Importantly, such constructions are not static. As evidenced by the revisions and amendments made to popular cookbooks over time, texts about domestic cooking are shaped by broader technological, cultural, social, and economic conditions. This is apparent in several of the source texts I have used, which have been revised or updated to acknowledge changes to ingredient availability or type (Royles Food Products), cooking techniques (Wijey), kitchen equipment (Wijey; Bentley; Howard), or health research (Davy in Royles Food Products) current at the time of their publication. 

In addition, three of the source texts reflect the historic relationship between women’s magazines and commercially published cookbooks (State Library of Victoria). The Delineator Cook Book (1928, taken from the New Butterick Cook Book), the Australian Women’s Weekly Cookery Book (c.1950), and Good Housekeeping’s Picture Cake Making (c.1955) are all published by popular magazine franchises, positioning domestic cookery within the sphere of consumer culture. Here, the inclusion of a text by the Australian Women’s Weekly (AWW) is particularly significant, as this franchise has achieved “trusted brand status” among many consumers within Australia, and continues to publish cookbooks today (State Library of Victoria).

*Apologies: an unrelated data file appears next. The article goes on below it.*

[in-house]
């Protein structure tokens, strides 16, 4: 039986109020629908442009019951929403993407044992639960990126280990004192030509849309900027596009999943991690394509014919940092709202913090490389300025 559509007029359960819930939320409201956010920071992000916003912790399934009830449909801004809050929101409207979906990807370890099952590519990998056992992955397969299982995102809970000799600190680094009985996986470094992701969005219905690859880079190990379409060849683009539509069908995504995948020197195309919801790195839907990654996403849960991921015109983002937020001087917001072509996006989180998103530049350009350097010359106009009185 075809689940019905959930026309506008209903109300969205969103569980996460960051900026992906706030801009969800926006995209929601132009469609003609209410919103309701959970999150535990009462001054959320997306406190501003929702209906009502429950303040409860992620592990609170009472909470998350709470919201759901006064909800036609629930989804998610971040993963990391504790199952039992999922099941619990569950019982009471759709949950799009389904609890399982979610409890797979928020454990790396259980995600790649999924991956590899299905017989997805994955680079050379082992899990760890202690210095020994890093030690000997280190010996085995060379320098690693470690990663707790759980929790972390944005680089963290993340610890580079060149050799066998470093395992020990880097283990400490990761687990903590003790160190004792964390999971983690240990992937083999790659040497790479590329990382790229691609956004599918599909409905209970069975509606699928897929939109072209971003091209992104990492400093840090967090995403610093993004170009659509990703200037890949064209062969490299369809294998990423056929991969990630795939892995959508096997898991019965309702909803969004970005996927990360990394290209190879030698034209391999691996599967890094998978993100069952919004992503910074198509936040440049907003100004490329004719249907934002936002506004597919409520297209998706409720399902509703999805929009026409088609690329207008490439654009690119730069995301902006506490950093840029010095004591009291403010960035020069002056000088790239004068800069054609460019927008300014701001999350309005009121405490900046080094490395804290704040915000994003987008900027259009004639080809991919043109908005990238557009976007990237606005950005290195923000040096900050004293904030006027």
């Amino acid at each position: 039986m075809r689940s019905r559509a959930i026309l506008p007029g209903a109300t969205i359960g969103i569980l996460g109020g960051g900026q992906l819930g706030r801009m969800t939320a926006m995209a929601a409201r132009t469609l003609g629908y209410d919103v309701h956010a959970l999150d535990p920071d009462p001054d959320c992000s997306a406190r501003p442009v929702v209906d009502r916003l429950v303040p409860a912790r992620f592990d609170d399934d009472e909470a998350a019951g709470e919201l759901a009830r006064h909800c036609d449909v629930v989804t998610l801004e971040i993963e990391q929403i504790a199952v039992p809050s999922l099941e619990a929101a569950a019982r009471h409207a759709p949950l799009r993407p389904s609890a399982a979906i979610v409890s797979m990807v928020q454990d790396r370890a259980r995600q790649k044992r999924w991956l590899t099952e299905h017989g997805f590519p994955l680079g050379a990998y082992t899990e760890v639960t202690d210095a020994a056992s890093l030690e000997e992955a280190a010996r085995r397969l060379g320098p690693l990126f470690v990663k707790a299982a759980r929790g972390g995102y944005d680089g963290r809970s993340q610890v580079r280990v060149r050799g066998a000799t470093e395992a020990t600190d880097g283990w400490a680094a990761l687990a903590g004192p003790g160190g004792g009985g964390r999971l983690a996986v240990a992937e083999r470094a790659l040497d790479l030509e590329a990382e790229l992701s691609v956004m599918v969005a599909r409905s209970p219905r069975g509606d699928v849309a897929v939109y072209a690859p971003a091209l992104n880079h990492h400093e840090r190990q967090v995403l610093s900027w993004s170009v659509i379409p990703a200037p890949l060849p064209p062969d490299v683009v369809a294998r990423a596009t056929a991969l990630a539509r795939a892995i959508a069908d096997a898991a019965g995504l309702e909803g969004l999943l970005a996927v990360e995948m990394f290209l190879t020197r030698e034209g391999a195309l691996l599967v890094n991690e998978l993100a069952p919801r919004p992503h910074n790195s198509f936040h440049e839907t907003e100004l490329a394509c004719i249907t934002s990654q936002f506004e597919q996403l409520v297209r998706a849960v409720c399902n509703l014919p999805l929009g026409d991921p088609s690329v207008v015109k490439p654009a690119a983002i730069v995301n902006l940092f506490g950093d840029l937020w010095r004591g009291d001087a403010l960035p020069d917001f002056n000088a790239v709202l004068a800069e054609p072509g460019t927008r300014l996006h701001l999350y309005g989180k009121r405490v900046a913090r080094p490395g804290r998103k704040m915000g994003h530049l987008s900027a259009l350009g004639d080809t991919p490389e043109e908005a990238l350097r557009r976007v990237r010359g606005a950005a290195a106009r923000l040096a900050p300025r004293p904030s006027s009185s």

The enduring relationship between the AWW and domestic cooking in Australia indicates the importance of cookbooks in communicating knowledge between different generations of women, as both established and innovative foodmaking practices are circulated by a collectively known and “trusted” source. In constructing this inter-generational body of knowledge, women are of central importance as both authors and readers of cookbooks, in contrast to many other spheres of activity where their knowledge and participation has historically been subjugated or limited (Fleitz). In considering this, my inclusion of textual montage elements from cookbooks produced by, and/or used by, different generations of women acknowledges the maternal genealogy made absent within patriarchal Western thought and institutions (Irigaray).